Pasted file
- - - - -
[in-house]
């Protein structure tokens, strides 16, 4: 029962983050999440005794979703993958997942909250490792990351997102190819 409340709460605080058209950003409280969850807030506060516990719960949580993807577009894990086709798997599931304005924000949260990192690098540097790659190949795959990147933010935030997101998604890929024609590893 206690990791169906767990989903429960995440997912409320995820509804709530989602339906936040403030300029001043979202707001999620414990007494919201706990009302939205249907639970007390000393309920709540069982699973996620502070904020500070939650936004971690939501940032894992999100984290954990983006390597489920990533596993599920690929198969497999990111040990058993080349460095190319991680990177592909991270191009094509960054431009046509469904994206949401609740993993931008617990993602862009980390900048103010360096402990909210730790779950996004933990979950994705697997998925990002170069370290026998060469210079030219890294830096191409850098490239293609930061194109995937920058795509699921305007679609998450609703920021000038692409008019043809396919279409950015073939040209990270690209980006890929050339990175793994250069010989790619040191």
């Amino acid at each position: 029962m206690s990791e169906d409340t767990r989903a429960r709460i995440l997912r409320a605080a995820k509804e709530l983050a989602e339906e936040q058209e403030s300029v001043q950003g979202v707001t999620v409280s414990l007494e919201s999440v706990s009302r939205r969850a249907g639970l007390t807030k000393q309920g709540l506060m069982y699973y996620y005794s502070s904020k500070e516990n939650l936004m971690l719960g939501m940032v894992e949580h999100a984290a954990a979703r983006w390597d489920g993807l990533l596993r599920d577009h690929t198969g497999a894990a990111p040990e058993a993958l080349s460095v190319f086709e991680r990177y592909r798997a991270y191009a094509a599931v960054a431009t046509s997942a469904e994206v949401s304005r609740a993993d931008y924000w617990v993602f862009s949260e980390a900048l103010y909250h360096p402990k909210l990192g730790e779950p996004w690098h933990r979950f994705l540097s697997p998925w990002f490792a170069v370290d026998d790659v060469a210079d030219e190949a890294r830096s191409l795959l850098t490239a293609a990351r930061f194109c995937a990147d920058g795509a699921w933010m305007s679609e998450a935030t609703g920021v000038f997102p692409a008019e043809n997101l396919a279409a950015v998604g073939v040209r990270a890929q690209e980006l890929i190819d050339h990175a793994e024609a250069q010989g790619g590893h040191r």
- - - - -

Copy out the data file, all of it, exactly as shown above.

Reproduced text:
[in-house]
């Protein structure tokens, strides 16, 4: 029962983050999440005794979703993958997942909250490792990351997102190819 409340709460605080058209950003409280969850807030506060516990719960949580993807577009894990086709798997599931304005924000949260990192690098540097790659190949795959990147933010935030997101998604890929024609590893 206690990791169906767990989903429960995440997912409320995820509804709530989602339906936040403030300029001043979202707001999620414990007494919201706990009302939205249907639970007390000393309920709540069982699973996620502070904020500070939650936004971690939501940032894992999100984290954990983006390597489920990533596993599920690929198969497999990111040990058993080349460095190319991680990177592909991270191009094509960054431009046509469904994206949401609740993993931008617990993602862009980390900048103010360096402990909210730790779950996004933990979950994705697997998925990002170069370290026998060469210079030219890294830096191409850098490239293609930061194109995937920058795509699921305007679609998450609703920021000038692409008019043809396919279409950015073939040209990270690209980006890929050339990175793994250069010989790619040191």
């Amino acid at each position: 029962m206690s990791e169906d409340t767990r989903a429960r709460i995440l997912r409320a605080a995820k509804e709530l983050a989602e339906e936040q058209e403030s300029v001043q950003g979202v707001t999620v409280s414990l007494e919201s999440v706990s009302r939205r969850a249907g639970l007390t807030k000393q309920g709540l506060m069982y699973y996620y005794s502070s904020k500070e516990n939650l936004m971690l719960g939501m940032v894992e949580h999100a984290a954990a979703r983006w390597d489920g993807l990533l596993r599920d577009h690929t198969g497999a894990a990111p040990e058993a993958l080349s460095v190319f086709e991680r990177y592909r798997a991270y191009a094509a599931v960054a431009t046509s997942a469904e994206v949401s304005r609740a993993d931008y924000w617990v993602f862009s949260e980390a900048l103010y909250h360096p402990k909210l990192g730790e779950p996004w690098h933990r979950f994705l540097s697997p998925w990002f490792a170069v370290d026998d790659v060469a210079d030219e190949a890294r830096s191409l795959l850098t490239a293609a990351r930061f194109c995937a990147d920058g795509a699921w933010m305007s679609e998450a935030t609703g920021v000038f997102p692409a008019e043809n997101l396919a279409a950015v998604g073939v040209r990270a890929q690209e980006l890929i190819d050339h990175a793994e024609a250069q010989g790619g590893h040191r």